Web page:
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Horizon risk - The risk that your investment horizon may be shortened because of an unforeseen event, for example, the loss of your job. This may force you to sell investments that you were expecting to hold for the long term. If you must sell at a time when the markets are down, you may lose money. This could happen to anyone, sometimes without notice due to illness etc, but where possible, a close relationship with your financial adviser will help to mitigate and re-evaluate when needed.

Longevity risk - The risk of outliving your savings. This risk is particularly relevant for people who are retired or are nearing retirement. This is where regular reviews on your personal circumstances and investment performance with your financial adviser are key to ensuring you are spending and budgeting to your means and that goals or strategies are changed as appropriate.


Review your investments regularly and ensure they still match to your personal circumstances. Regular updates with your financial adviser will ensure this is a natural progression.

Due Diligence

This is defined as “reasonable steps taken by a person to satisfy a legal requirement, especially in buying or selling something”. Your due diligence is on choosing the correct adviser to work with. The adviser’s due diligence requirement is on choosing the most appropriate investment managers to suit their clients. The investment managers due diligence is selecting the most appropriate investments. If this is right, you will have investments which work for your personal circumstances.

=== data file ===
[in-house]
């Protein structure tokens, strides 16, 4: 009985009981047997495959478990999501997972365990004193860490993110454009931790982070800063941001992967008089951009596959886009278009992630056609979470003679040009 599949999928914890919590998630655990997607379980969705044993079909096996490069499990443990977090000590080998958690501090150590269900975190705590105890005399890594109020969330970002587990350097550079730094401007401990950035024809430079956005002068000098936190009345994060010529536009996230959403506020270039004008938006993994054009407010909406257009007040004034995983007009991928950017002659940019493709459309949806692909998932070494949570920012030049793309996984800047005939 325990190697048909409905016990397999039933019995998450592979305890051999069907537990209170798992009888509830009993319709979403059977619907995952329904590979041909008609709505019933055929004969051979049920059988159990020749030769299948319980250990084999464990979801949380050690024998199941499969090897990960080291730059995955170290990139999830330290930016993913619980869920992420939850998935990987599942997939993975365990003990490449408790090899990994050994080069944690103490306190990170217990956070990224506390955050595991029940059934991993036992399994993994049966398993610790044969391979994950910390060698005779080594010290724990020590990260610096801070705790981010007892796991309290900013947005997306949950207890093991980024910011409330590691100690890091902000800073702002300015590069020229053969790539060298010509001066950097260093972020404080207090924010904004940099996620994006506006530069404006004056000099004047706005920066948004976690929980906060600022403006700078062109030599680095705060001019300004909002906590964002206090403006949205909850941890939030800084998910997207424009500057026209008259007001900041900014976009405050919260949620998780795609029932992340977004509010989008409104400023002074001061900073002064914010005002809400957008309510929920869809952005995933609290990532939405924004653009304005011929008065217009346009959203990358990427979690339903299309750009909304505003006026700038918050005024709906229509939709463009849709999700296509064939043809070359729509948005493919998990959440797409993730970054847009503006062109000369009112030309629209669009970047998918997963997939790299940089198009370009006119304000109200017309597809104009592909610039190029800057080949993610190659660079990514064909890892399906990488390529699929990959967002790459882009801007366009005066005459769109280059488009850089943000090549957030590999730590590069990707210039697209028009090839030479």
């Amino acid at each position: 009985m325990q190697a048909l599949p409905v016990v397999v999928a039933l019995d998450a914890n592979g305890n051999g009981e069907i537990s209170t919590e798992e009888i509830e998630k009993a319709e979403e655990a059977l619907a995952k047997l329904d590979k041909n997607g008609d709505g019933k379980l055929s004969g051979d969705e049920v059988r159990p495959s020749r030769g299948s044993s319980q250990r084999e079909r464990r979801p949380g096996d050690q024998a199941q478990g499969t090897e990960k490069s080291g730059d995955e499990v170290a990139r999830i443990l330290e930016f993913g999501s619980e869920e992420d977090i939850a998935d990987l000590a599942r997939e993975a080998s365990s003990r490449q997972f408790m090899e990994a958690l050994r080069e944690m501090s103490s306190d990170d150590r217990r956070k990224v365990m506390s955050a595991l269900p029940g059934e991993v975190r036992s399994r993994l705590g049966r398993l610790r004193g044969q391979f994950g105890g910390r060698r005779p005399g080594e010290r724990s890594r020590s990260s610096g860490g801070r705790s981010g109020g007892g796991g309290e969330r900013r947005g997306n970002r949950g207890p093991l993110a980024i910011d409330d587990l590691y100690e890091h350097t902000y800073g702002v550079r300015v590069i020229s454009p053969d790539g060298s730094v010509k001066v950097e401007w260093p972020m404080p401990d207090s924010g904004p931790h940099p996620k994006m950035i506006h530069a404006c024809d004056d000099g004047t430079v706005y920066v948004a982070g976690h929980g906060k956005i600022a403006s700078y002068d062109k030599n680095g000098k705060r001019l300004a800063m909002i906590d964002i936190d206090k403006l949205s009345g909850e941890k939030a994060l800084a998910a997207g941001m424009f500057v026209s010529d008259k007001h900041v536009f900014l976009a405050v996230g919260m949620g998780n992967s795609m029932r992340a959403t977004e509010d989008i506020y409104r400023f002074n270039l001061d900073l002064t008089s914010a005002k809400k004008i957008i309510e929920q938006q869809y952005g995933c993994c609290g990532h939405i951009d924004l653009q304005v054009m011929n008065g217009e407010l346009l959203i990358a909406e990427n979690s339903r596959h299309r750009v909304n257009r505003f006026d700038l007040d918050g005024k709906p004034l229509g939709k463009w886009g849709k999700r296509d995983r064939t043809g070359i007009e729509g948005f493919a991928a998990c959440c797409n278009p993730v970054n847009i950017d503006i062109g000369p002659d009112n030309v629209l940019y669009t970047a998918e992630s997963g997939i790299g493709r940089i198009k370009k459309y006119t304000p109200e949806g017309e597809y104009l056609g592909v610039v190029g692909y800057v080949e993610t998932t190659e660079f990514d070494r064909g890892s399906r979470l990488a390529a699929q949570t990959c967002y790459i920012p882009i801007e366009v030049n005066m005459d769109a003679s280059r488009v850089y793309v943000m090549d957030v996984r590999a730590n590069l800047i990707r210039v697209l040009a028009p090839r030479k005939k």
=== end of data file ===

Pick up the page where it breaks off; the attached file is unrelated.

We’ve discussed different asset classes and the importance of diversification and so will look more in depth and stock (equity) markets. AIMS do not undertake investment management as a) in Thailand we are not regulated to do so and b) we do not have the appropriate experience, qualifications, time and regulatory oversight. We therefore work with professional regulated UK and Channel Islands investments managers who make these decisions on our clients’ behalf. It is very important that investment decisions are totally independent from the financial adviser so there are no conflicts of interest. If you currently have an adviser acting as an investment manager and researcher, I would question how they have the time, experience, qualifications and license to do so. This increases risk by allowing one person to take all responsibility instead of ensuring all the elements of the process remain independent.